Hawaii ranks 5th in the nation in funding programs to prevent kids from smoking and help smokers quit, according to a national report released today by a coalition of public health organizations.
Hawaii currently spends $8.9 million a year on tobacco prevention and cessation programs, which is 58.8 percent of the $15.2 million recommended by the U.S. Centers for Disease Control and Prevention (CDC). Other key findings for Hawaii include:
Hawaii this year will collect $186 million in revenue from the 1998 tobacco settlement and tobacco taxes, but will spend just 4.8 percent of it on tobacco prevention programs. This means Hawaii is spending less than 5 cents of every dollar in tobacco revenue to fight tobacco use.
The tobacco companies spend $24.7 million a year to market their products in Hawaii. This is 3 times what the state spends on tobacco prevention.
The annual report on states’ funding of tobacco prevention programs, titled “Broken Promises to Our Children: The 1998 State Tobacco Settlement 14 Years Later,” was released by the Campaign for Tobacco-Free Kids, American Heart Association, American Cancer Society Cancer Action Network, American Lung Association, the Robert Wood Johnson Foundation and Americans for Nonsmokers’ Rights.
Hawaii has been a leader in the fight against tobacco with a high cigarette tax ($3.20 per pack), a strong smoke-free workplace law and its tobacco prevention and cessation program. However, the state this year cut funding for tobacco prevention by 17 percent. Hawaii has one of the lowest high school smoking rates in the nation at 10.1 percent, compared to 18.1 percent who smoke nationally.
“Hawaii has been a leader in the fight against tobacco, but needs to sustain its commitment to tobacco prevention in order to continue making progress,” said Matthew L. Myers, President of the Campaign for Tobacco-Free Kids. “Even in these difficult budget times, tobacco prevention is a smart investment for Hawaii that protects kids, saves lives and saves money by reducing tobacco-related health care costs.”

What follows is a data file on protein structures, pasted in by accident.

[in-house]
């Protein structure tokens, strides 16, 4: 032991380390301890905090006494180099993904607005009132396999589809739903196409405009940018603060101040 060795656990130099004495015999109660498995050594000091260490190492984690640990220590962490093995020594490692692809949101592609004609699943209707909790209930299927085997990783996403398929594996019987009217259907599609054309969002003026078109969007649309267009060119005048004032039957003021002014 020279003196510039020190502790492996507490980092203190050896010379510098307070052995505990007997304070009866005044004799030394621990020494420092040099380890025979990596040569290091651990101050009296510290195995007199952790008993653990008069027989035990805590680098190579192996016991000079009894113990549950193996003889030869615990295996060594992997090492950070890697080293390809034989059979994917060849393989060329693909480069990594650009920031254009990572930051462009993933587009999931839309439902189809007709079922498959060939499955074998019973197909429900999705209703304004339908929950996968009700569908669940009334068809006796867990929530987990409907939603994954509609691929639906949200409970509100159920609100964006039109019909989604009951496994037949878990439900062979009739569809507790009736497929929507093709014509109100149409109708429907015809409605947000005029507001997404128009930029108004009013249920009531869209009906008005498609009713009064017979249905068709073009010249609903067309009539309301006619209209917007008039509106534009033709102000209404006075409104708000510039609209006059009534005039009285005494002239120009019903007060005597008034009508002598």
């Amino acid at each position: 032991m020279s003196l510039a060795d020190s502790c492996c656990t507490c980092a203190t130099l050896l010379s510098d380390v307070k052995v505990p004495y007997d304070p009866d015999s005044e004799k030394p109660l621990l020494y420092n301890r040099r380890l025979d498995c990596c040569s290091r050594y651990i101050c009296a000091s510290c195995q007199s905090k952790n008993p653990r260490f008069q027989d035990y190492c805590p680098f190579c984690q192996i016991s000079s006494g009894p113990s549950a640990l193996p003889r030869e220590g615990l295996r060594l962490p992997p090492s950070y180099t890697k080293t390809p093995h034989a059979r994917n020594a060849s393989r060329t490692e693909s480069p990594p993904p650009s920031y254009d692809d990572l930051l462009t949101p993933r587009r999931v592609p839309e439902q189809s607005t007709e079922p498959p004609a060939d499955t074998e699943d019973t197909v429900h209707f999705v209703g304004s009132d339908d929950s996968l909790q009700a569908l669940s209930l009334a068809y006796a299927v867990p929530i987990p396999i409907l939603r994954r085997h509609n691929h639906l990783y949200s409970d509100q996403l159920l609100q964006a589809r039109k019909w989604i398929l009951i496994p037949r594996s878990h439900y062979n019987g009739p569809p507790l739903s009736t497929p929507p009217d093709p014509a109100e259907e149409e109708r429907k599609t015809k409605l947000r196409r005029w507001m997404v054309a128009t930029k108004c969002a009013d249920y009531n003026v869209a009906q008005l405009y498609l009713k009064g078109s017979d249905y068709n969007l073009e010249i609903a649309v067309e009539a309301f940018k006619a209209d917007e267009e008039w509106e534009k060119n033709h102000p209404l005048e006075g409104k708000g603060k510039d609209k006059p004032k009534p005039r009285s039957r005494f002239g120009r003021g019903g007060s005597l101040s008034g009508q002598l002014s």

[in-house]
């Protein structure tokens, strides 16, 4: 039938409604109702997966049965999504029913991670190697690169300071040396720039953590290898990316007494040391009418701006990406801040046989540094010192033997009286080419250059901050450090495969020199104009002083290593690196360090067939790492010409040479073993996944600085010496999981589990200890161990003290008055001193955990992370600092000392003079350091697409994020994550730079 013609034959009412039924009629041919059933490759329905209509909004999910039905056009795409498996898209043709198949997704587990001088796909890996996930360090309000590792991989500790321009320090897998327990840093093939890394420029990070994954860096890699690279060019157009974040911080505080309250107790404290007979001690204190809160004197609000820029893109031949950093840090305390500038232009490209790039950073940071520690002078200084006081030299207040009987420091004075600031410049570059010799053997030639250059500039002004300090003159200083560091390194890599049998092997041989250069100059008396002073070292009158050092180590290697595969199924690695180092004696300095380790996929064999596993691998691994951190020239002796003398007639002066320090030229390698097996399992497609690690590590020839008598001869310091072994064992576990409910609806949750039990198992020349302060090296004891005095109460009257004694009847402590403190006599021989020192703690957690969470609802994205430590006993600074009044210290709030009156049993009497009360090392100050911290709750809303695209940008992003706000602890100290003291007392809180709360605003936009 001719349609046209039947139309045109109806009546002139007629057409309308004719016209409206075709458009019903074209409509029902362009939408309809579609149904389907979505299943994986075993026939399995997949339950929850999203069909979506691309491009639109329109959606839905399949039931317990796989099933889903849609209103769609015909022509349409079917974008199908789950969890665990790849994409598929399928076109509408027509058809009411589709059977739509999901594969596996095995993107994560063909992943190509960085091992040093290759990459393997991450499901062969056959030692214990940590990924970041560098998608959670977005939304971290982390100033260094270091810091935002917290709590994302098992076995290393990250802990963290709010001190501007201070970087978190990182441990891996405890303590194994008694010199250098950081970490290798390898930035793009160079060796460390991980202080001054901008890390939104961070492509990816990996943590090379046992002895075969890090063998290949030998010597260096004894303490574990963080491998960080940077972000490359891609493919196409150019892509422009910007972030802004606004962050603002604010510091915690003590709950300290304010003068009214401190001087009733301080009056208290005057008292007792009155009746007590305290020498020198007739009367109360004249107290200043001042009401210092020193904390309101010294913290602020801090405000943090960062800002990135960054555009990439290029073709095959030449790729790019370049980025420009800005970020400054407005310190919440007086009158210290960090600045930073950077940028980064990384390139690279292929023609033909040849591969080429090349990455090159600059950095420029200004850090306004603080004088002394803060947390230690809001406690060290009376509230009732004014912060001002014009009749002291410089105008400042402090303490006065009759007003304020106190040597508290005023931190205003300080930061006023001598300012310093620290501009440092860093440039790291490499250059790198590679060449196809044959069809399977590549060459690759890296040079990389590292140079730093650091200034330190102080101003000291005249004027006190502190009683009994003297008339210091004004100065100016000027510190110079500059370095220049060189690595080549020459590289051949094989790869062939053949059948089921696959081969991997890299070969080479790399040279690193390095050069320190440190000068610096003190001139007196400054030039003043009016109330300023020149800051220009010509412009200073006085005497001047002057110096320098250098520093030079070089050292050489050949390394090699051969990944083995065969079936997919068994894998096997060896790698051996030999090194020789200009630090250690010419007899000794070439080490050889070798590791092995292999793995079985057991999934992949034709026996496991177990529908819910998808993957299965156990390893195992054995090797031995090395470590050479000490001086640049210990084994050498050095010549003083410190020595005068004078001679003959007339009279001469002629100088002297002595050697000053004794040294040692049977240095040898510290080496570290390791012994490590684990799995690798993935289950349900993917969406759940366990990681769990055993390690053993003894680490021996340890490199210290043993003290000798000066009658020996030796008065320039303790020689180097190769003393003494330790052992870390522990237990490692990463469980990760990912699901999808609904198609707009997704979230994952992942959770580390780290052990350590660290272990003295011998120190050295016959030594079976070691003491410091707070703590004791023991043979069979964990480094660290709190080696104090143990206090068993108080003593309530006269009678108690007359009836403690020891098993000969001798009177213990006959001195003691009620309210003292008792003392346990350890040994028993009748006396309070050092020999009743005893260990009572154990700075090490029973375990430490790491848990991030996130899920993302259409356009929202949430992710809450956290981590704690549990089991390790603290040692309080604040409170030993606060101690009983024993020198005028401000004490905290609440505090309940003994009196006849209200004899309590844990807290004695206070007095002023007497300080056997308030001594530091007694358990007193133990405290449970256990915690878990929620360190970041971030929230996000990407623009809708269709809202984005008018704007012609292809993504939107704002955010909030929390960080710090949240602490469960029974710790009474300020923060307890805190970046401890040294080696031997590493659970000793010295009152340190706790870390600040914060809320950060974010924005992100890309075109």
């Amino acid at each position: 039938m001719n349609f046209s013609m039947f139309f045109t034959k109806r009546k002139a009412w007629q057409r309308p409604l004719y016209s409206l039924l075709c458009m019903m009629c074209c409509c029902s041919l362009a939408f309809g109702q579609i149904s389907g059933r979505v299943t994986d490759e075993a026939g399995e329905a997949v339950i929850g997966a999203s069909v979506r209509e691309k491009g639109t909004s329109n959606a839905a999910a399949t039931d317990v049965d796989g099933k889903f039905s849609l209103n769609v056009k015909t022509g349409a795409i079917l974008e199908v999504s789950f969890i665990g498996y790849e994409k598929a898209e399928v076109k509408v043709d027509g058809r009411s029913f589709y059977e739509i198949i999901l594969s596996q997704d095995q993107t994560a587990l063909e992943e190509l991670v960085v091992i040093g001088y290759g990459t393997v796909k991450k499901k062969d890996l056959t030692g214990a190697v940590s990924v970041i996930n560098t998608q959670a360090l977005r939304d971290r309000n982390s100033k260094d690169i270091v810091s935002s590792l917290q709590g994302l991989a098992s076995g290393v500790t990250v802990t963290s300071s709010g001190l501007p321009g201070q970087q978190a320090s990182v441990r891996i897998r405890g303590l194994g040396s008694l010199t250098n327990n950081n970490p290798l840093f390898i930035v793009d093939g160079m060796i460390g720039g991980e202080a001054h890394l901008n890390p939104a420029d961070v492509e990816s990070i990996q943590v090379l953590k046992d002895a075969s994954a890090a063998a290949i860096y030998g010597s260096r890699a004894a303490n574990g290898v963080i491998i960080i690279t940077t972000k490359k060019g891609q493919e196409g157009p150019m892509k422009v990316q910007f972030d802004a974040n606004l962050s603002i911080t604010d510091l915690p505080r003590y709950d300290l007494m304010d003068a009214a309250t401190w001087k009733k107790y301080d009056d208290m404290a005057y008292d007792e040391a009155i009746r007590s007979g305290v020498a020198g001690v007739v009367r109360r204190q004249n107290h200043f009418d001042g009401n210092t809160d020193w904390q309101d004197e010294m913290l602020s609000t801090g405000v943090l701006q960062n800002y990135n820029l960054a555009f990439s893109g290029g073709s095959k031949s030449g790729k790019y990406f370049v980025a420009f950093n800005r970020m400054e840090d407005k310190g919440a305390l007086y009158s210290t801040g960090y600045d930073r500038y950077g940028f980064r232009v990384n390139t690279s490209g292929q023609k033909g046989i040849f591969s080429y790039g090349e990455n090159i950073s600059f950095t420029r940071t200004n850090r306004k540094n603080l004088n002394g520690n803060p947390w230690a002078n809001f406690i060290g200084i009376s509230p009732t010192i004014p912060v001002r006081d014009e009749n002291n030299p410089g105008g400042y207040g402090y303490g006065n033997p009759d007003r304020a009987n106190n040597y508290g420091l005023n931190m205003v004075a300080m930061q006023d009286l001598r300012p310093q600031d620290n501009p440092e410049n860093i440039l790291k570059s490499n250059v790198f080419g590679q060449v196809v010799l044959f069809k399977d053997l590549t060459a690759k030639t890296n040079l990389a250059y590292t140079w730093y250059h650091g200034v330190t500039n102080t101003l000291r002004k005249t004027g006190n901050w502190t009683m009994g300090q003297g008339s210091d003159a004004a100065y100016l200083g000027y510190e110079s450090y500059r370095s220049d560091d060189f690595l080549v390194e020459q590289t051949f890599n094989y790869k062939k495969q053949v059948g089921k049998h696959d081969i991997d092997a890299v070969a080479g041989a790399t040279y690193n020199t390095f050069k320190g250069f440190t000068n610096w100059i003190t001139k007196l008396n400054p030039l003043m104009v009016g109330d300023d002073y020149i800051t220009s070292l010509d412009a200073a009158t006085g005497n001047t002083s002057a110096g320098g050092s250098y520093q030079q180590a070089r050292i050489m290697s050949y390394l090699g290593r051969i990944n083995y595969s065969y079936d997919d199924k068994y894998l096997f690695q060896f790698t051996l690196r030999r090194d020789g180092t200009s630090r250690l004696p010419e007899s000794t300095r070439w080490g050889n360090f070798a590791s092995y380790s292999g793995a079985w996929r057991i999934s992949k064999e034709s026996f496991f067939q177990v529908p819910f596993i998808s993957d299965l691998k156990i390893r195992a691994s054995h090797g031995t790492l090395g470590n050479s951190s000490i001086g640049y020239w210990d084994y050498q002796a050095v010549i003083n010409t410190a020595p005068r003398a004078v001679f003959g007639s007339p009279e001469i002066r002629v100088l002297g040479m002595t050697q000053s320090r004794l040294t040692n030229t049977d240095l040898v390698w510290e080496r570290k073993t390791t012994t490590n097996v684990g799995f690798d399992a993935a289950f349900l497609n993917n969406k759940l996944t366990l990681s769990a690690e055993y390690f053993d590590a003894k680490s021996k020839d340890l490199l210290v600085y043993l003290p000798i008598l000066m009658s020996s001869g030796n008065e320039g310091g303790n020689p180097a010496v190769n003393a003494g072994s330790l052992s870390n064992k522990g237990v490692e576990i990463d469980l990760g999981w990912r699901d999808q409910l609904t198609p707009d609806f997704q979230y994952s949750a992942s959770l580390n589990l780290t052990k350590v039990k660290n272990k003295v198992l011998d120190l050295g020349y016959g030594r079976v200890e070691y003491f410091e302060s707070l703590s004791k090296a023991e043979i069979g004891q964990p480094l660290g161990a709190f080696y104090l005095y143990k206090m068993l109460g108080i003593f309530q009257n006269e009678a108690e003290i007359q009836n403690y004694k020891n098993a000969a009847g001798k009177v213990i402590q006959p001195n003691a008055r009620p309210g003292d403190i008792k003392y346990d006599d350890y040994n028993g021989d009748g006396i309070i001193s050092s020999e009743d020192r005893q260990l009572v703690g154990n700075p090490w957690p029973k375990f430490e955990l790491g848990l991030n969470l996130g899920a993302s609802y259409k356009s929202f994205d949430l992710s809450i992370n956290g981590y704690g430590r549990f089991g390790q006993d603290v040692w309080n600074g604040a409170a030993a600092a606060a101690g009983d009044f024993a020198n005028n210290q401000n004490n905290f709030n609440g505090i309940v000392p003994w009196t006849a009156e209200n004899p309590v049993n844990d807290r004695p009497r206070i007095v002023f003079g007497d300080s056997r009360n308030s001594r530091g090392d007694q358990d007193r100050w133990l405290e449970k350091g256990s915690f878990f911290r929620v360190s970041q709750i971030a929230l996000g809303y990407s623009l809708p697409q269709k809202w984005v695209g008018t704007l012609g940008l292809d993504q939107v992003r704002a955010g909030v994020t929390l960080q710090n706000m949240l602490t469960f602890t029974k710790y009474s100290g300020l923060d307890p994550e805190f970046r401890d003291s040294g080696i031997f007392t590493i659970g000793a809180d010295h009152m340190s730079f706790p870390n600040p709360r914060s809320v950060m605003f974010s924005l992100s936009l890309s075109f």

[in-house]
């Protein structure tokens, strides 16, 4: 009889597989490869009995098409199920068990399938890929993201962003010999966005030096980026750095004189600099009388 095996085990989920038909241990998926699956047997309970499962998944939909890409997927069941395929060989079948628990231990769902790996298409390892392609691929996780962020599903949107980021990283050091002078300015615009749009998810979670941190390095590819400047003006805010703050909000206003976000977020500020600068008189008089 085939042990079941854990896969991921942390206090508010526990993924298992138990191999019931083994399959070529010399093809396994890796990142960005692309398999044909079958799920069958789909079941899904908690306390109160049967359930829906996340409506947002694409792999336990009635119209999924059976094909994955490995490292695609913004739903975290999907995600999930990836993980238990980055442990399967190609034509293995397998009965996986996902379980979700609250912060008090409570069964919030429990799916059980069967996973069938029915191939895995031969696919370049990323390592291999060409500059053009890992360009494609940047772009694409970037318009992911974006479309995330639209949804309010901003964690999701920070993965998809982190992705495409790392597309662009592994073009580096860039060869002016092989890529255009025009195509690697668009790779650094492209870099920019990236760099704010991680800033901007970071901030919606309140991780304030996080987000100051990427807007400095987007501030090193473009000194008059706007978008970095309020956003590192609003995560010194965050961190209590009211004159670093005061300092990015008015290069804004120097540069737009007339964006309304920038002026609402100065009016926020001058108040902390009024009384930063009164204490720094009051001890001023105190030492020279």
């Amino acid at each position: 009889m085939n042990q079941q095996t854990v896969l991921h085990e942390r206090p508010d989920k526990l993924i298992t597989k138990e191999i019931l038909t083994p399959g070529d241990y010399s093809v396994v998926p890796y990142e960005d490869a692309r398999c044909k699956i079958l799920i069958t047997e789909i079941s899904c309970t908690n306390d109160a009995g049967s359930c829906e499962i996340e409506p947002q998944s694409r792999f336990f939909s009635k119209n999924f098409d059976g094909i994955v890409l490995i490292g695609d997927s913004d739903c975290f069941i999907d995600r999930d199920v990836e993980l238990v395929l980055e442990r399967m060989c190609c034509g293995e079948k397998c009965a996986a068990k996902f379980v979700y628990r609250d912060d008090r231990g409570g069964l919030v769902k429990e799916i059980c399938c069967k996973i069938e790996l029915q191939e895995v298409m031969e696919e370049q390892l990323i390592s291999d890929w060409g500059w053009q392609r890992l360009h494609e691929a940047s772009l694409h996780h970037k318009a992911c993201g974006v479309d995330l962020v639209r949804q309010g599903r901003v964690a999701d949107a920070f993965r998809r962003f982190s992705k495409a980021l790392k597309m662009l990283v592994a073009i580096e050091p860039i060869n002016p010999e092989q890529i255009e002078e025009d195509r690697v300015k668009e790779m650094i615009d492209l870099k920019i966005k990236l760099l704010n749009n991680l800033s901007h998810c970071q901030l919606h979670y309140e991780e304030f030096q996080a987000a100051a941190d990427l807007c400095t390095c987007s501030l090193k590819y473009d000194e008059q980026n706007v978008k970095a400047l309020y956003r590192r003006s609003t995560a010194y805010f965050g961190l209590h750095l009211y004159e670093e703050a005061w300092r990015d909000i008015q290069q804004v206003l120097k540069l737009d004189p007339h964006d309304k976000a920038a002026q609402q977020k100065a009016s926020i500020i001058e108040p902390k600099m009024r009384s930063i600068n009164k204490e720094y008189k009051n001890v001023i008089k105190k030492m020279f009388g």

In Hawaii, 1,500 more kids become regular smokers each year. Tobacco annually claims 1,100 lives and costs the state $336 million in health care bills.
Nationally, the report finds that most states are failing to adequately fund tobacco prevention and cessation programs. Key national findings include:
The states this year will collect $25.7 billion from the tobacco settlement and tobacco taxes, but will spend just 1.8 percent of it – $459.5 million – on tobacco prevention programs. This means the states are spending less than two cents of every dollar in tobacco revenue to fight tobacco use.
States are falling woefully short of the CDC’s recommended funding levels for tobacco prevention programs. Altogether, the states have budgeted just 12.4 percent of the $3.7 billion the CDC recommends.
Only two states – Alaska and North Dakota – currently fund tobacco prevention programs at the CDC-recommended level.
As the nation implements health care reform, the report warns that states are missing a golden opportunity to reduce tobacco-related health care costs, which total $96 billion a year in the U.S. One study found that during the first 10 years of its tobacco prevention program, Washington state saved more than $5 in tobacco-related hospitalization costs for every $1 spent on the program.
Tobacco use is the leading preventable cause of death in the U.S., killing more than 400,000 people each year
More information, including the full report and state-specific information, can be obtained at www.tobaccofreekids.org/reports/settlements .
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